One of the biggest surprises on the out and back was no Part-Time Ultra-Runner.  I'd finally met Ian in person pre-race, and was sure he would be first or second.  I guess he'd missed the Pisgah Turn (course map is here) - it was marked with an A4 laminated sign in a tree, and there was no marshal at the turn-out directing marathoners onto the out-and back section.  With most of the entrants doing 34km (the 25km racers had already split off by here), someone with their hand down or eyes focussed on the runner in front could have missed this turn (I spoke to Buzz about this potential after the race).  I found out later Ian had taken a big spill, hurt his hip and puled out - get well soon Ian!!

I had planned to drop the pedal at 30km if I felt good, but with the uphill climb lasting until about 32km, I held back until then.  The plan worked well with 1km lap times of 5.40, 5.48, 5.14, 4.58, 5.10, 5.06, 5.05 and 4.56 at the end of the race to finish in 4.01. While it was my slowest marathon time of the year, it was the hardest conditions too, and I was extremely happy to have run the race I planned and let so many people get ahead of me in the first half. Its so much easier running at the end when you're passing others. On the Coastal Classic I went out too hard, and was watching folks pass me for an unpleasant last 25kms. I haven't cracked a top 10 before, and was pretty sure I'd come in 9th.  Spud's result list on CoolRunning confirmed this, leaving me stoked.  Along with a 40min 10km time and a Silver Buckle at TNF100 in May (which are two goals that are pretty much impossible to work towards simultaneously), a top 10 marathon finish was on my list of 'real nice to achieve' running goals, and I was stoked to tick this one of the list just over a year into running marathons.

I guess with such a big negative split (2.05 vs 1.56), dropping a couple of minutes off the first half could have bought me how quicker, but looking at the pulse rate over the entire race and thinking about the early difficult terrain, it was more a case of putting in consistent effort and letting the course dictate speed.

Hydration worked really well with the Nathan 500ml hand-held. I had Gu gels at 15, 25 and 35km as planned, and had plenty of water available the whole time. I filled up the Nathan twice (either side of the long out-and-back), and took two cups of Gatorade at each drink station except the first. I suffered no dehydration or energy loss, and was happy with the first time doing 42km with a hand-held bottle.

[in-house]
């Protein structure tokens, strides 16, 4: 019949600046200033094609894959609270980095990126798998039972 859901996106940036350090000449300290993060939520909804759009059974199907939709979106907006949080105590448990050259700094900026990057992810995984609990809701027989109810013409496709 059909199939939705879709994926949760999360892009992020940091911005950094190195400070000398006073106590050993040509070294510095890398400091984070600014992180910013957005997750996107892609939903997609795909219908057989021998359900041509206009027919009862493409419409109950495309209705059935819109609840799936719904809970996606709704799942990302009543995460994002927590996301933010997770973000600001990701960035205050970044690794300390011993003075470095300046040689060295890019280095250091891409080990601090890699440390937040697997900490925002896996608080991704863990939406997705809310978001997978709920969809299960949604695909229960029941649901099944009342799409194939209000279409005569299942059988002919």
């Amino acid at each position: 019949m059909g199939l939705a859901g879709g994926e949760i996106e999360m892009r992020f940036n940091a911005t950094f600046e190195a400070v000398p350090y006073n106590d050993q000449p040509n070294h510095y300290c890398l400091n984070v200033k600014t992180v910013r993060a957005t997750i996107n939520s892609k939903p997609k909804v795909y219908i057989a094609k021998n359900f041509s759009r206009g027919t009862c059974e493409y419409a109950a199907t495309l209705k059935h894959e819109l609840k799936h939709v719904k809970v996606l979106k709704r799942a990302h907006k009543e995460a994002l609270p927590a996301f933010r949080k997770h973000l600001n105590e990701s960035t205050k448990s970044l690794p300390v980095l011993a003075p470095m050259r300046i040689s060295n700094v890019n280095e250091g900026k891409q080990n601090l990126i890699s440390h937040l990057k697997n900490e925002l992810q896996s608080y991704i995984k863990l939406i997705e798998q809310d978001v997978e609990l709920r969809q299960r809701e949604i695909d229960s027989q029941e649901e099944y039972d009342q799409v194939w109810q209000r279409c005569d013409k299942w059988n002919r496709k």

With my third regular marathon in four months (ironically, the 30km Coastal Classic was tougher than them all), the 42km distance is definitely getting mentally shorter.  I can break the race into little chunks now and complete each one in isolation, and the prospect of 42km is not daunting in any way now.

Thanks to Rob, the Running Wild crew and the wonderful volunteers for a superb event. It was outstanding. Absolutely great. Well done to all the runners who braved a hot day and put in a great run.

My GPS watch read the course distance as 42.21km - an amazingly accurate course match-up with the official distance. Awesome work!

Glenbrook Marathon Countdown 

Posted by Nick Thursday, November 25, 2010 8:04:00 AM

The focus this week has been tapering into this Saturday's Glenbrook Marathon.  Glenbrook will be the shortest race distance I've got planned for a long time (July's 32km King of the Mountain at Nowra will be the next time I plan to drop down to a regular marathon distance or lower) so the taper hasn't been too serious.  With a hot, windy day forecast for Saturday (the forecast maximum for the lower Blue Mountain's is 30), it doesn't look like being a quick race, and I plan to race a pretty consistent race, holding the pulse to 162bpm for the first 28km, giving me some breathing room to open it up in the later stages if the terrain, legs and weather conditions are conducive. 

Looking at the data from Fitzroy Falls, I'm getting good at distributing my effort evenly over the 42km.  My average heart rate was 164bpm, which is right on the goal of 165.  Early in the race my pulse was a bit higher (173 and 172 bpm for kilometers 3 and 4) but excluding this early excitement, every other kilometer was within a 13 bpm window of 170 (13km mark) and 157 (the last downhill section at the 39km mark).  164bpm seems to pretty much my marathon-distance sweet-spot - my King of the Mountain average pulse was 164 as well, and these two races have felt like the best balance between going too hard and holding too much back. 

Glenbrook will be closer to a long training run with like-minded trail enthusiasts rather than a A-race where I really focus on my own running and zone out from the other runners.  My only performance goal for the race is a sub-4 hour run - anything else is a bonus.  Going out easier will give me some reserve as the conditions get hotter, and there are plenty of kilometers in a marathon to drop the pedal if its feeling too easy.

After Glenbrook, the focus will really be on the long stuff.  With Bogong to Hotham (an extremely tough 66km), Cradle Mountain (a tough 82km), 6ft Track (a tough 45km) and TNF100 (an extremely tough 100km) in the first 5 months of next year, the post-race focus will be on getting the distance done.  Allowing a few days of post-race recover, having a 'Distance December' where I clock in at least 500km is the goal. 

New 10km PB and Off to Canberra